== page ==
Date of Award
Master of Science in Dental Hygiene (MSDH)
Michele L. Darby (Director)
Gayle B. McCombs (Member)
The purpose of this paper is to review the problem-based learning literature and recommend changes to the Allied Dental Sciences curriculum at Jordan University of Science and Technology so that problem-based learning can be incorporated into the curriculum. Characteristics of problem-based learning include students' active participation in learning, and interpersonal skills development through discussion, social interaction, collaborative teams or tutorial groups. Problem-based education encourages students to develop communication and critical thinking competencies, enhance self-directedness and ownership of their own learning, and improve, students' knowledge, and independence. For example, two courses in the current Al lied Dental Sciences curriculum, Dental Radiology and Dental Materials were revised to reflect a problem-based philosophy. Weaknesses in the current Allied Dental Sciences curriculum include a teacher-centered approach instead of a student-center approach to learning, and minimal strategies to encourage critical thinking, self-directedness and communication skills. Therefore, the following changes are recommended to make the Allied Dental Sciences curriculum problem-based and to facilitate lifelong learning:
1. Apply a student-centered approach rather teacher-centered approach to learning, e.g., students become the center of the learning process by increasing assignments that require working in small collaborative or tutorial groups to explore real-world problems.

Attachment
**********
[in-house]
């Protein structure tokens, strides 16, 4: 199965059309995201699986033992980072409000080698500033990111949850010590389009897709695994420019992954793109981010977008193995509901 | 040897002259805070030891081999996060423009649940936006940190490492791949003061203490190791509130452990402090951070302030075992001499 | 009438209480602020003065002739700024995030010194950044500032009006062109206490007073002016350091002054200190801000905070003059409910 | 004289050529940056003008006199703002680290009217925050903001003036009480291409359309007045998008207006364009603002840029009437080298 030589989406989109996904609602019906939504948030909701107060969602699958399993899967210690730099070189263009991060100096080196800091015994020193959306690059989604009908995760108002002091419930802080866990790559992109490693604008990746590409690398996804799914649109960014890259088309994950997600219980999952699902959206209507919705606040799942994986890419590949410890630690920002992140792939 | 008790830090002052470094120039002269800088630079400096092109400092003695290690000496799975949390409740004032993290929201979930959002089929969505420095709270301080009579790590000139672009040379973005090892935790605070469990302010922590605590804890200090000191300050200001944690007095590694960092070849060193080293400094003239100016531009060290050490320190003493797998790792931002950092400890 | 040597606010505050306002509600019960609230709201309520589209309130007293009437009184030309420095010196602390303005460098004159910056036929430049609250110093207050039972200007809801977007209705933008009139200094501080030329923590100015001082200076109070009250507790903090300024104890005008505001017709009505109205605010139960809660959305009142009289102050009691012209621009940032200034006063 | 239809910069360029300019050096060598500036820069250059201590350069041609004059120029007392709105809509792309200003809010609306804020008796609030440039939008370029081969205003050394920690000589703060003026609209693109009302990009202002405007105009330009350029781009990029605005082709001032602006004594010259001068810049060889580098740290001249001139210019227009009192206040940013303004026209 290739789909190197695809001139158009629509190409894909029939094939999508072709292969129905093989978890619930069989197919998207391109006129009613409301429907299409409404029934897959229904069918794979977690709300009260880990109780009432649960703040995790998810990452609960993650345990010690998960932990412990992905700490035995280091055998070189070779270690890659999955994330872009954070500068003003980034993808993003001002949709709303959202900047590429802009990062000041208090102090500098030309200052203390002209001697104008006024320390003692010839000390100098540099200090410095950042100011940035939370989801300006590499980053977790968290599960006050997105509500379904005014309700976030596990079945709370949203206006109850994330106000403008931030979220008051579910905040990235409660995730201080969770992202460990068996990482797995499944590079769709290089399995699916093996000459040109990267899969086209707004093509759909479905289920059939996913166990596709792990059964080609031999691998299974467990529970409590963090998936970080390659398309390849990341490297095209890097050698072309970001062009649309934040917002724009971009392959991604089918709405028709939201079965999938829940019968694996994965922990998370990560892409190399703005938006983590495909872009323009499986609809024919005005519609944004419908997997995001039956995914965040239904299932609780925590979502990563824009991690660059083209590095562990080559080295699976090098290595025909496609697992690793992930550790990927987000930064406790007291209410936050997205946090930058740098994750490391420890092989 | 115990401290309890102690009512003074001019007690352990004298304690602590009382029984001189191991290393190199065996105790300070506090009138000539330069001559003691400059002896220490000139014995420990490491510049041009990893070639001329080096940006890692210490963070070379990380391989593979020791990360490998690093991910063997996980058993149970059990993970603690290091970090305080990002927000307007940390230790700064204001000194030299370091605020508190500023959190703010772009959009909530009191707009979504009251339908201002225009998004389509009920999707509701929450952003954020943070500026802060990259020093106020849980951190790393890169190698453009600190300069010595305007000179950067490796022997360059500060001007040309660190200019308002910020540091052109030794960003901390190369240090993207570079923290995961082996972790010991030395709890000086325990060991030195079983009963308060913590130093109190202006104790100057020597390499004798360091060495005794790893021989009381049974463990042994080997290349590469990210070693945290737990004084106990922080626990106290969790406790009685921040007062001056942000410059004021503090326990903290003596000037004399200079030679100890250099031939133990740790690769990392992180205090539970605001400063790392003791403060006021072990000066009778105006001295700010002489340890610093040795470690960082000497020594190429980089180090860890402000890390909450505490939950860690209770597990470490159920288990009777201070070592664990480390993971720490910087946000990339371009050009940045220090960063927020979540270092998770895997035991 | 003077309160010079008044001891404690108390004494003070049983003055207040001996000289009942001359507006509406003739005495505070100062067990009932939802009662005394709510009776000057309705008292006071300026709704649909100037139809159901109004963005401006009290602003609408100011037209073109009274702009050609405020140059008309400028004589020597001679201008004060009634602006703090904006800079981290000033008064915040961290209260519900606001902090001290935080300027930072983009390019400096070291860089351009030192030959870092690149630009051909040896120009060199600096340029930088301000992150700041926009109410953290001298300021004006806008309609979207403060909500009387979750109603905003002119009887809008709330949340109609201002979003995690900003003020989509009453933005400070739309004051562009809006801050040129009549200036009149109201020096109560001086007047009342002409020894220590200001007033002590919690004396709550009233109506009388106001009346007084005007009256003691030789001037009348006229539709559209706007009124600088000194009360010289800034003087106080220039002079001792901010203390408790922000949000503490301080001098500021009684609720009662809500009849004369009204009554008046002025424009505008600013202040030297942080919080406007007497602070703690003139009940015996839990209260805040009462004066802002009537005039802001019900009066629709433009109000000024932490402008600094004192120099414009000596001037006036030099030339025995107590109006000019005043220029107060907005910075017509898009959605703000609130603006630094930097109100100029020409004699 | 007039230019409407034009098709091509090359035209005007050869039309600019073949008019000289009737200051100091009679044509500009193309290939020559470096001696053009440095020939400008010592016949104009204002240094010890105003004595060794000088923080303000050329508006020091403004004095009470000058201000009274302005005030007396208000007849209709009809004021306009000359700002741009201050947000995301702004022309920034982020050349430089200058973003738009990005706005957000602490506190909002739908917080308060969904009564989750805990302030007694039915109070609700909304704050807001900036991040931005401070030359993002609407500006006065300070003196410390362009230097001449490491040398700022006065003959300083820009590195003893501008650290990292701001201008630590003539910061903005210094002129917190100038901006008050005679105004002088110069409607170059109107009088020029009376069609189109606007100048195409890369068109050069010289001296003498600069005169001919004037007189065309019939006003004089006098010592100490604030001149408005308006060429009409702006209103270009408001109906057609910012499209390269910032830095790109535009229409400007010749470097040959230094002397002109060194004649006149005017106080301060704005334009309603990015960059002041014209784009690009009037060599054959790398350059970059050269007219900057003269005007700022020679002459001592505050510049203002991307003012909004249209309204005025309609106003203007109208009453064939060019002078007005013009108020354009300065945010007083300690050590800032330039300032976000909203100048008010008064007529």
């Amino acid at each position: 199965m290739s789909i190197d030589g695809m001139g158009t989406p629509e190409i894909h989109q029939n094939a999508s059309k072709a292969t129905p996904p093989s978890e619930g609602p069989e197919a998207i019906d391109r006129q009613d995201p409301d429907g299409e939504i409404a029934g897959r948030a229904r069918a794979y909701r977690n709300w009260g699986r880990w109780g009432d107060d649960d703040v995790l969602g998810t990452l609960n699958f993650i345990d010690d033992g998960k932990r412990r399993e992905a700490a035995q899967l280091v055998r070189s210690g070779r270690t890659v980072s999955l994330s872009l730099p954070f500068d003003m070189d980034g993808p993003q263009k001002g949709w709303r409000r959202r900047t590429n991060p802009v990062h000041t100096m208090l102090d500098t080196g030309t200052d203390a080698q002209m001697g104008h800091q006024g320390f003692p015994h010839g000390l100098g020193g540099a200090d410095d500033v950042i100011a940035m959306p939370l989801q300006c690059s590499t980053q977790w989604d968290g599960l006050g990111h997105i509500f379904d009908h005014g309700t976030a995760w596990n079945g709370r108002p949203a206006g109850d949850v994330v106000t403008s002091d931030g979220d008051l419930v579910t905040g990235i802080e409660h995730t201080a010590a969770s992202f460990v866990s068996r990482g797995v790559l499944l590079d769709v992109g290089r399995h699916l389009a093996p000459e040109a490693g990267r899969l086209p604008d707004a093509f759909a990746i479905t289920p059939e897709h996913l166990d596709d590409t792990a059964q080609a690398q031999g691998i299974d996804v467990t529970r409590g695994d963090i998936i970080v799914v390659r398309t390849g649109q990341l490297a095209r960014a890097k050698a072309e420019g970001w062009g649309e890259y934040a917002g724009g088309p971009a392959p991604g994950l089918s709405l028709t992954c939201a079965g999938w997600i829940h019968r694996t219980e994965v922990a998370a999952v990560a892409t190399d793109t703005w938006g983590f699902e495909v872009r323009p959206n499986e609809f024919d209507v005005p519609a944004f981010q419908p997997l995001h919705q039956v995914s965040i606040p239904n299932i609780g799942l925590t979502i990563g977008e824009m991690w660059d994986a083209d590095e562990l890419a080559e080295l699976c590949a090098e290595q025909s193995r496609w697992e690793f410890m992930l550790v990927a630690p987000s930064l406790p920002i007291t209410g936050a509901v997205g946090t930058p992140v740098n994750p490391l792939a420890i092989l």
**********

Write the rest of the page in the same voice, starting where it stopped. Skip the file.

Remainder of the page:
2. Employ small group learning strategies in didactic course work to challenge students to discuss and solve case-based problems instead of the traditional course work with emphasize on learning subject matter via lectures.
3. Develop students' competence in searching the professional literature by using library resources and electronic databases.
4. Utilize electronic communication systems such as asynchronous, on-line discussion with other universities to maintain a current curriculum.
5. Develop on-line lecture information with self-assessment quizzes for use by students.
6. Implement evaluation strategies such as rubrics for oral presentations, group problem solving, debates, and papers to measure problem-based learning outcomes.
7. Introduce an on-line clinical problem-solving series that is illustrated with high quality photographs, graphics, and videos a variety of dental diseases. After a set time, students can compare their problem solving and clinical decisions to that of a faculty expert.
8. Encourage students to use the steps of the problem-based learning model to develop their self-directedness and confidence in their own-self learning. The steps include:
- Encounter the instructional problem.
- Problem solving by use of professional and reasoning skills.
- Identify the needs of learning.
- Use the gained knowledge to solve problem.
- Summarize what has been learned.
9. Develop instructional website for each full-time faculty member and have at least one course connected to professional website.
10. Redesign each didactic course into a problem-based curriculum, using the newly revised ADS 326 Dental Radiology II and ADS 212 Applied Dental Materials as a guide.
11. Use quantitative and qualitative measures to assess the problem-based learning curriculum outcomes. The formal evaluation can include on-line questionnaires, focus groups, in depth interviews of students, analysis of recorded communications among students or analysis of students' products, discussion, comments and feedback from students.
Malkawi, Zain A., "Problem-Based Learning: Implications for the Allied Dental Sciences Program at Jordan University of Science and Technology" (2003). Dental Hygiene Master's Papers and Projects. 1.